• BACKGROUND ART
  • [0002]
    PDPs have been becoming widespread as large-screen display devices for television and computer output since color display was practically realized on the PDPs. Now the market demands larger screen devices with higher definition.
  • [0003]
    Among the PDPs, surface discharge-type AC-driven PDPs are commercialized. The surface discharge type is a type in which first and second main electrodes which act alternately as positive electrodes and negative electrodes in AC driving utilizing wall charges for sustaining a lighting state are arranged in parallel in one of a pair of substrates. Since the main electrodes extend in the same direction, third electrodes crossing the main electrodes are required for selecting cells. The third electrodes are placed on the other one of the pair of substrates to be opposed to the main electrodes with intervention of a discharge gas space in order that electrostatic capacity of the cells is reduced. When a picture is displayed, addressing is carried out for controlling wall charges according to the contents to be displayed, by generating address discharge across one of each main electrode pair (e.g., the second electrode) and the third electrode. After addressing is performed line by line, for example, alternating voltage for sustaining lighting is applied to the main electrode pairs at a common timing to all rows to generate surface discharge along the surface of the substrate only in cells having wall charges. When the cycle of applying the voltage is shortened, it is possible to obtain a seemingly continuous lighting state.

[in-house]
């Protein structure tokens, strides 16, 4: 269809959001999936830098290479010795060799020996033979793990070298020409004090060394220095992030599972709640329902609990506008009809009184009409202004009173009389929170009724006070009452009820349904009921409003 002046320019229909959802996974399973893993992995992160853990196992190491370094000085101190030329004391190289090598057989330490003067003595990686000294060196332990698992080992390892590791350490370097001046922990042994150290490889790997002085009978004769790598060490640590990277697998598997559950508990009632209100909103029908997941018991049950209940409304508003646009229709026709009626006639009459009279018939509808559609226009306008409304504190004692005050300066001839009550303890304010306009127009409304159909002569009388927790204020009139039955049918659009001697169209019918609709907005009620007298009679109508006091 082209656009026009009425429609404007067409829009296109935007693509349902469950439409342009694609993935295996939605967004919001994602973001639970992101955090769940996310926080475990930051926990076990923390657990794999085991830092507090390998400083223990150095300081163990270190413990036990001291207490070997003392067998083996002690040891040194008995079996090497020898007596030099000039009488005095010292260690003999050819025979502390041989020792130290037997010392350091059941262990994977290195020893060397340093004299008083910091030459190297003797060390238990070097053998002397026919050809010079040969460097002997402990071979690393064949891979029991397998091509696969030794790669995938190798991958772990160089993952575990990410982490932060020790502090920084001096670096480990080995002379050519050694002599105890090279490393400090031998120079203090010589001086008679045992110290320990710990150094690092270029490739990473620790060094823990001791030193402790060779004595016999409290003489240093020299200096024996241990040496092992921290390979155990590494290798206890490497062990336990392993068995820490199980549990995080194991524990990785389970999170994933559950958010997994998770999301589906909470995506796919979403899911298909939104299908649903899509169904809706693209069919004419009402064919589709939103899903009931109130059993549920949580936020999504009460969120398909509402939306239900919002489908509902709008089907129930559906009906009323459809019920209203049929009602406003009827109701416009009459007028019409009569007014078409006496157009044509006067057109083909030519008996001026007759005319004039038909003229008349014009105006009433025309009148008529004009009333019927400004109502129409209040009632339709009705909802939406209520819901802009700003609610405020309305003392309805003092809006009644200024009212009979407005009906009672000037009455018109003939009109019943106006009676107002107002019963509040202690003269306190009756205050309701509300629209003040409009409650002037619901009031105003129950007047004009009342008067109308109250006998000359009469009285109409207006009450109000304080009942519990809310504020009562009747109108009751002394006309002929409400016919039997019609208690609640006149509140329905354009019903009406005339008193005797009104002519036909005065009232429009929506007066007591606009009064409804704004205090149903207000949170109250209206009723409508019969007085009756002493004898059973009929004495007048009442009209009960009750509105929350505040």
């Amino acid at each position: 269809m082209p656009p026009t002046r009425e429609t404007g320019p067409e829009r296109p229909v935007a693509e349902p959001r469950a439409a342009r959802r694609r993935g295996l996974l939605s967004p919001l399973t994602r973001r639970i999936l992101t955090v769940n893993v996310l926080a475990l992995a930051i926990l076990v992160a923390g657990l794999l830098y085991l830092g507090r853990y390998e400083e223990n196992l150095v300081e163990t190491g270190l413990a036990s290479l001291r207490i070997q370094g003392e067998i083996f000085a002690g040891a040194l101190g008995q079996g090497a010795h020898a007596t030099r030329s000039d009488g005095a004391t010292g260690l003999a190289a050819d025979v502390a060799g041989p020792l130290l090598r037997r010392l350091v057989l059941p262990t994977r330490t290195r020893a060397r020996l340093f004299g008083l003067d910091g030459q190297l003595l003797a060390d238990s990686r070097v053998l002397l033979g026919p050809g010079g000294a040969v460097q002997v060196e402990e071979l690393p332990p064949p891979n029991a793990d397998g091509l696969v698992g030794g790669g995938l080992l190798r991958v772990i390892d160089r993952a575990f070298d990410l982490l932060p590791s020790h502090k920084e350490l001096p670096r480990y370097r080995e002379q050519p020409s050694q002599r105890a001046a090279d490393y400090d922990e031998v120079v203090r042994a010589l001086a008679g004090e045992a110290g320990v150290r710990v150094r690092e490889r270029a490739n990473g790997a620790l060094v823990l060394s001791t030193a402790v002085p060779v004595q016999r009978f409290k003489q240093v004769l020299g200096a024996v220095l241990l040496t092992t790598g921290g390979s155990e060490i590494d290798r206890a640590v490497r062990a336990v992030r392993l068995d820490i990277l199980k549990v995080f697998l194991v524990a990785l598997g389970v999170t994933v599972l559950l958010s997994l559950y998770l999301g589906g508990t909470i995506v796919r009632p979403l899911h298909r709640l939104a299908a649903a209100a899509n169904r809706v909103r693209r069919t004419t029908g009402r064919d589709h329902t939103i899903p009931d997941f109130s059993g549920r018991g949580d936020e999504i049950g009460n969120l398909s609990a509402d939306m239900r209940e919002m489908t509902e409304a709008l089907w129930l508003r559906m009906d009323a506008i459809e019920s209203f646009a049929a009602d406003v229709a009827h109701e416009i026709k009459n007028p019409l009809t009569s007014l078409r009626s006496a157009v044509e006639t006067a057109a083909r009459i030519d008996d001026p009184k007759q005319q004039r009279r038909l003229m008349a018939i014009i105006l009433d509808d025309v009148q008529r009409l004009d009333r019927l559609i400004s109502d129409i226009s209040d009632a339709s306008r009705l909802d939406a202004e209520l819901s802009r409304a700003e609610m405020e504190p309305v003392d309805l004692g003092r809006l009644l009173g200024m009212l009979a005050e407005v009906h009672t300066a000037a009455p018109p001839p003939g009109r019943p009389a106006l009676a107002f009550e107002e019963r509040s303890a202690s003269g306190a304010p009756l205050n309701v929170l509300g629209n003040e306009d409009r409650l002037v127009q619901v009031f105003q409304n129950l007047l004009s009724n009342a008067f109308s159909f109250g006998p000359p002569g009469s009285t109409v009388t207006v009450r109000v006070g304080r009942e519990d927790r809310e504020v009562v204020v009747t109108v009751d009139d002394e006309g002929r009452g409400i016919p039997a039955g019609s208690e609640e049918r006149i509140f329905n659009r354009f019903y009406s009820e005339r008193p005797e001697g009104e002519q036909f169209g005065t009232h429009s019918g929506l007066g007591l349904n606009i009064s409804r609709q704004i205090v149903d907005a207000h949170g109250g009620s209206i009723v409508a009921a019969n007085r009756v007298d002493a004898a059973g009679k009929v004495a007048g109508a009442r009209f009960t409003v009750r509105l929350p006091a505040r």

• [0004]
    In a surface discharge-type PDP, it is possible to suppress deterioration of fluorescent layers for color display owing to ion impact during discharge and extend the life of the PDP by providing the fluorescent layers on the other substrate opposed to the substrate on which the main electrode pairs are disposed. PDPs having the fluorescent layers on their rear substrates are referred to as “reflection type PDPs” and PDPs having the fluorescent layers on their front substrates are referred to as “transmission type PDPs.” The reflection type PDPs, in which light is emitted from front side surfaces of the fluorescent layers, are superior in luminous efficiency.
  • [0005]